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There are different groups of women in the Puritan community. The older women presented at the first scaffold scene are harsh judges of Hester's sin. Not only are the unhappy with the punishement she received, they were equally unhappy with the luxurious "A" that she created to wear as a sign of her sin.
"She hath good skill at her needle, that's certain," remarked one of her female spectators; "but did ever a woman, before this brazen hussy, contrive such a way of showing it? Why, gossips, what is it but to laugh in the faces of our godly magistrates, and make a pride out of what they, worthy gentlemen, meant for a punishment?"
"It were well," muttered the most iron-visaged of the old dames, "if we stripped Madame Hester's rich gown off her dainty shoulders; and as for the red letter which she hath stitched so curiously, I'll bestow a rag of mine own rheumatic flannel to make a fitter one!"
On the other hand, there are younger Puritan women who, perhaps because of failings of their own, or at least feelings that have no died, understand that, glorious as the letter may appear, it has caused her great suffering and will continue to do so.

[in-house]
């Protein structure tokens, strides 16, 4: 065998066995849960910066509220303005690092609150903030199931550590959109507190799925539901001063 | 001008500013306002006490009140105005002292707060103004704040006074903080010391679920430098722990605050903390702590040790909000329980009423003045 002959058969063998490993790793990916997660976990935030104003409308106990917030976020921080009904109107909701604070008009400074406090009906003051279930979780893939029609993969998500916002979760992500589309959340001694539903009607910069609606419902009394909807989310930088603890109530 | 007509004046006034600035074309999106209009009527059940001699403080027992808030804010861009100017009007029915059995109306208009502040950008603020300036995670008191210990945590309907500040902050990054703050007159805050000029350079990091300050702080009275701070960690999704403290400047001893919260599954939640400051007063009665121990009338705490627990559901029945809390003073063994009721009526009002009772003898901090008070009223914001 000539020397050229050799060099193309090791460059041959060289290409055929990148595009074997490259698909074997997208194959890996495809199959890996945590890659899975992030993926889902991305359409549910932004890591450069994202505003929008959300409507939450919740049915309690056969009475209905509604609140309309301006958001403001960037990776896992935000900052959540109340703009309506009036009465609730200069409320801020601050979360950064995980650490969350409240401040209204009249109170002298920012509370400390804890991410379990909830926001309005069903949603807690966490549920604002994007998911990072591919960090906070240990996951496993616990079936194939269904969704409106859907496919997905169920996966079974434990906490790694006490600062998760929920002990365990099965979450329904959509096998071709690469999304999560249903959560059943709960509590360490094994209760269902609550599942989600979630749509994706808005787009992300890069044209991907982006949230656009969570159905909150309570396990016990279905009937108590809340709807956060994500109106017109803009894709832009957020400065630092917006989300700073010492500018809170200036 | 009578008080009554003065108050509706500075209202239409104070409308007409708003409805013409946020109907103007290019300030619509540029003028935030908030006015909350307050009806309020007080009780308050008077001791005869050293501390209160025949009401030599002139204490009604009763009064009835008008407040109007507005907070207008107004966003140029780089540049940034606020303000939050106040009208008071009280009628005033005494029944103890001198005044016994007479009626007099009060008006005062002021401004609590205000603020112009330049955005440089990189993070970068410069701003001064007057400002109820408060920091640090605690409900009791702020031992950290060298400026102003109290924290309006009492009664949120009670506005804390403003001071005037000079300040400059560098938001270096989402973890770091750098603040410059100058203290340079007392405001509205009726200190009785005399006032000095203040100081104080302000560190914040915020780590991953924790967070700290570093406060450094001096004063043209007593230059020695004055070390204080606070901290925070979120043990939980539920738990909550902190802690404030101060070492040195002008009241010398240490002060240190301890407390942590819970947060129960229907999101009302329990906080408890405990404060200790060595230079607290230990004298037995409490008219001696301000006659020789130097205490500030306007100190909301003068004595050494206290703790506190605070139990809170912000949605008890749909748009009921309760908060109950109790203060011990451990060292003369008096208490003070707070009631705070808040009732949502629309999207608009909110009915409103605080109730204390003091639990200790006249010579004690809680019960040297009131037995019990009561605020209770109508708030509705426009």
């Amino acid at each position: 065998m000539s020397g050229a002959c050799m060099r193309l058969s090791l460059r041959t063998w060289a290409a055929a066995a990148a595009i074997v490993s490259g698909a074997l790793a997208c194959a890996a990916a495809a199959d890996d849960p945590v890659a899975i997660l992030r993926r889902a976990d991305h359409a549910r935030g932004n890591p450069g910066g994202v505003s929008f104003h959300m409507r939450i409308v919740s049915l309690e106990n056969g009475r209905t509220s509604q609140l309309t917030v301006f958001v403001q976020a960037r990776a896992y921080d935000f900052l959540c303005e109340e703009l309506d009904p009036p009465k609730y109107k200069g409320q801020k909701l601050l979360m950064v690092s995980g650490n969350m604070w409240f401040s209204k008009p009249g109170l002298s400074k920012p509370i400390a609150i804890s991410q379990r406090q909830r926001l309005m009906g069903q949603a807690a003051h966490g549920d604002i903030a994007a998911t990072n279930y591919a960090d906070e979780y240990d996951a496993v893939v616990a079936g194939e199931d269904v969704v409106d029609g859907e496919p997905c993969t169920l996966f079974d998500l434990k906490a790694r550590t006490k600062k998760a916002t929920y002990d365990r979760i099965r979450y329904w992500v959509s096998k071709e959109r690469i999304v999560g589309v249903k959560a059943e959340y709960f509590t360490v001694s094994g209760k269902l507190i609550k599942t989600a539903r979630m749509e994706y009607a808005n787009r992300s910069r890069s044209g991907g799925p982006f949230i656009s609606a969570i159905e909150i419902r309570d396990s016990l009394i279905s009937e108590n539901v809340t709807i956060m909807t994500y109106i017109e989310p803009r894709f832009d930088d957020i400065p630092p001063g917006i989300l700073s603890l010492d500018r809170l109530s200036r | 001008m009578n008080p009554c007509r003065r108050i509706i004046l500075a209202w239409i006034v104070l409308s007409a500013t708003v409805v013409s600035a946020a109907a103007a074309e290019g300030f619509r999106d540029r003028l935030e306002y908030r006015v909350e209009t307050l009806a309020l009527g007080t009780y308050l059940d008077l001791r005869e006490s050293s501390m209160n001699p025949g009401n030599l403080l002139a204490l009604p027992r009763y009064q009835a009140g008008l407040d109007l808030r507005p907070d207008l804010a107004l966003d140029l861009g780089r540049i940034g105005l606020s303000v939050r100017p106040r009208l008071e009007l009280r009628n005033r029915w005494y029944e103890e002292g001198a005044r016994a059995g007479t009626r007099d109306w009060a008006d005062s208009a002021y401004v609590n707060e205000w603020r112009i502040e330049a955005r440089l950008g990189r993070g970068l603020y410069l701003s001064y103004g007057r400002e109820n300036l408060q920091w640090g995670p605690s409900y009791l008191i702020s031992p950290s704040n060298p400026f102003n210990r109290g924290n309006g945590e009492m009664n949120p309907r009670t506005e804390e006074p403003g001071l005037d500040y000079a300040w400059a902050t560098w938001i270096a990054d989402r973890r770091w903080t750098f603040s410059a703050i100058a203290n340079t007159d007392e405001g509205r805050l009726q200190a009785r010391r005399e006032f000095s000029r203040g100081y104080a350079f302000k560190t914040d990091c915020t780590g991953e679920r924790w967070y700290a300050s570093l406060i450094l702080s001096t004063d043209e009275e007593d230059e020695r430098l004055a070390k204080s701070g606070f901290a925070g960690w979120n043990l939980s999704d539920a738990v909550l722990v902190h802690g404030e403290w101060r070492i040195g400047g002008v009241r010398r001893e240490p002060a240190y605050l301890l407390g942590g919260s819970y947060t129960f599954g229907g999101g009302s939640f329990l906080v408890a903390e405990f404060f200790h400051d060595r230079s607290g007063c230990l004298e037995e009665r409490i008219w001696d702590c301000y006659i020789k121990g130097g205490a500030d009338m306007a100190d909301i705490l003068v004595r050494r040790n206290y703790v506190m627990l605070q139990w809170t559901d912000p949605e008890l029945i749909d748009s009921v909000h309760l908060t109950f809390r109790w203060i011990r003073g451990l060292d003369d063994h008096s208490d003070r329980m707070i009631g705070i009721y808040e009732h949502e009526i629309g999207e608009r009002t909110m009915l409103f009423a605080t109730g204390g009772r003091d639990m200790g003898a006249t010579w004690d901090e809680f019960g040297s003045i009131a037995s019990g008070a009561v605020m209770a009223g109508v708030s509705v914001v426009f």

"Oh, peace, neighbours--peace!" whispered their youngest companion; "do not let her hear you! Not a stitch in that embroidered letter but she has felt it in her heart.
Thus you have older, more judgmental women, for whom the sin of Hester is no longer a possibility, and who come from an era that they probably see as much stricter and more disciplined, and the younger women who belong to a new generation and who are more sympathetic than their elders.
If there is a third type of woman, it is Hester. She is the woman who understands the role of law in religion and accepts its social consequences, but who has a law of her own in her heart, a law that separates her from those who believe that law and religion were the same:
In either case, there was very much the same solemnity of demeanour on the part of the spectators, as befitted a people among whom religion and law were almost identical, and in whose character both were so thoroughly interfused, that the mildest and severest acts of public discipline were alike made venerable and awful.
Hester is the new woman that is foreshadowed, perhaps, in the 1848 Seneca Falls convention that occured just two years before the publication of "The Scarlet Letter."
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